Did You Touch The Flame?

I’m sure most people have the experience of having their parents give the warning “don’t touch the stove” because the oven is hot. Maybe not in those exact words, but nonetheless, nearly all of us have had our fair share of the infamous childhood warnings. You know, look both ways before crossing the street, and so forth. I’m using the stove, and better yet, the flame from the stove as a metaphor. Of course all of us know that the oven and stove can produce fire.


Fire has its uses, but to the young untrained child, it purpose, or rather its benefits cannot be realized at such an immature level of understanding. I’m simplifying the actions of most people to respond to such circumstances one of two ways. Either you take heed of the warning, and don’t touch the oven, or you decide to touch it anyway and then you deal with the consequences. The consequences being that you get burned. There is pain in the consequences, yet that pain tends to bring understanding and experience on how to deal with the fire. Then there’s the one who listens and trust the words of the wise and decides to believe that the fire is not good for them to touch.


It takes a bit of faith to take heed of the warning and recognize the danger and the potential consequences without actually touching the fire. In the end, both the one whose actions are driven by first-hand experiences of touching the flame, and the one who trust the verbal warning, both end up learning the same lesson. So the big question is which path lends itself to learn the greater lesson: the path of being scorched by the flame or the path of not ever getting burned? Who comes out the wiser? Better yet, does it matter which choice you make if the same lesson is learned in the end? No matter which choice we all make as individuals, when it comes time to give out our own warnings, we usually always make sure to offer up our experiences, warning about the flame, telling of the pain you would feel, and the time it takes to heal.


I have never known a person who said, I let my child run in the middle of the street without looking just so he could get hit by a car and learn his lesson. We as parents, as protectors, as humans, by instinct, warn the ones we love to keep them from harms way. So if we inevitable warn about the flame when given the opportunity, are we then conceding that there’s a benefit of teaching about the flame so that there can be the possibility that a few would listen to the words from the wise? Are we admitting to the fact that we hope people would be able to understand and make good choices without dealing with unnecessary pain from bad decisions? On the other hand, some argue it is a “rite of passage” to expect every child to learn by getting burned. There are those who go as far to say, it is better that you get burned and feel all the pain so that you come out the stronger.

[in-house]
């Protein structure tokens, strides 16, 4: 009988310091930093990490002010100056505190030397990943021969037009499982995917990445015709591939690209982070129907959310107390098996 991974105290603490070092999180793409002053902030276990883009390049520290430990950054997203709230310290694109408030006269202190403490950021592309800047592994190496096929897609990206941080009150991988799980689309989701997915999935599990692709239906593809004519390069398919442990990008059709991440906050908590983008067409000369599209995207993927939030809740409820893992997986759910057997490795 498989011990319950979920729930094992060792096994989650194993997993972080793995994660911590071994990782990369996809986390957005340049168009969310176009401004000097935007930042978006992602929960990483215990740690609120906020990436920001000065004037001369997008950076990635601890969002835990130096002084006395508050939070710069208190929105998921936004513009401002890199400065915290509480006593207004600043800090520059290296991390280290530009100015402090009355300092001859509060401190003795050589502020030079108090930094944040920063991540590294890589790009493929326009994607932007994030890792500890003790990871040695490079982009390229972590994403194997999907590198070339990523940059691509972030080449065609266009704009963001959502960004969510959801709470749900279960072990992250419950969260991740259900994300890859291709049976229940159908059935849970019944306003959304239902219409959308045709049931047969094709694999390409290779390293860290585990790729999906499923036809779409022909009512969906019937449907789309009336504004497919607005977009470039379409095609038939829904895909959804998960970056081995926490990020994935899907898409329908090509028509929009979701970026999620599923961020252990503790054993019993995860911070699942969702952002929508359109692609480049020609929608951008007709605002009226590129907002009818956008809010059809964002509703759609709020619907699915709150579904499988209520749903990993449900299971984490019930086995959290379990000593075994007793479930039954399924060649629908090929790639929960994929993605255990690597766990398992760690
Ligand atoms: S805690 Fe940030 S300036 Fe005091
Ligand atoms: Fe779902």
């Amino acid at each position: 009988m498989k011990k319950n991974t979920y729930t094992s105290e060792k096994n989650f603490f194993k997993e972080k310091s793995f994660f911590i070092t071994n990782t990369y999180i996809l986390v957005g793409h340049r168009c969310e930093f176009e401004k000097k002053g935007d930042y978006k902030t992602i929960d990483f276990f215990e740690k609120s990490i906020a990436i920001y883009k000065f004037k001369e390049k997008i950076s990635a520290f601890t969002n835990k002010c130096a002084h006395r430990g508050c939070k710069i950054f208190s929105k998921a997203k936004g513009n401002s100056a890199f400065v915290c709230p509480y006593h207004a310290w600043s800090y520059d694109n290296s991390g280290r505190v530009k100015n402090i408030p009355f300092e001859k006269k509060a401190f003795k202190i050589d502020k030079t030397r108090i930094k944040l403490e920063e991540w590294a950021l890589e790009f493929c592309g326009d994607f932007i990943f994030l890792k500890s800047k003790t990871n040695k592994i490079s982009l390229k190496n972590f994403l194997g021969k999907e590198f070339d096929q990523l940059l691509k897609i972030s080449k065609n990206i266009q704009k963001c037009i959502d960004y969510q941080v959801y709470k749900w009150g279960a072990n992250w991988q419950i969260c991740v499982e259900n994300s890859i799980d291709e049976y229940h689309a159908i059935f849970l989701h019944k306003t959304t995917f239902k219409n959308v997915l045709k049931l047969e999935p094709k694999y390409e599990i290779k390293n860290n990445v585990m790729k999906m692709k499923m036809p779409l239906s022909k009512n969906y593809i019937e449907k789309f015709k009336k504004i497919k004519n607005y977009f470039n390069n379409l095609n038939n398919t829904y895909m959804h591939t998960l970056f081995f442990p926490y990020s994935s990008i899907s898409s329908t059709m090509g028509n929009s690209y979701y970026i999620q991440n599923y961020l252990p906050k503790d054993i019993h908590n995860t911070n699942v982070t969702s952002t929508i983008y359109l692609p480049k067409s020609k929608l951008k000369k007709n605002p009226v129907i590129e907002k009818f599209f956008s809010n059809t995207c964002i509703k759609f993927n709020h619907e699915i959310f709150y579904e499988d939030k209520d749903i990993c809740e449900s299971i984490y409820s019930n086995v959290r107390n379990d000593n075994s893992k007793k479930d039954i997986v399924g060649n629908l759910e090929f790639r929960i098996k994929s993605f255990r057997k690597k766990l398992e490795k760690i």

I agree that sometimes, the experiences and pain we go through do help us come out the stronger, but who would invoke and even encourage the pain and consequences of making difficult decisions, when they had the knowledge and experience to teach otherwise. As we all mature, we get a general sense of how we usually respond to an opportunity of touching the flame. We tend to either touch it the majority of the time to see just how much it burns, or we back away to save ourselves from the inevitable pain. We either say I want, or I need to experience the pain first-hand in order to believe it, or we say, I don’t like playing with fire. Some of us tempt the flame; even mock the flame, by trying to protect oneself from the pain and consequences by reaching out with a fireproof mitten. Yet even fireproof mittens can’t stand the heat of an intense fire. The flame doesn’t go away, just our choices and decisions to not be lured by the flame’s seductiveness. Here I ask again, have or will you decide to touch the flame?


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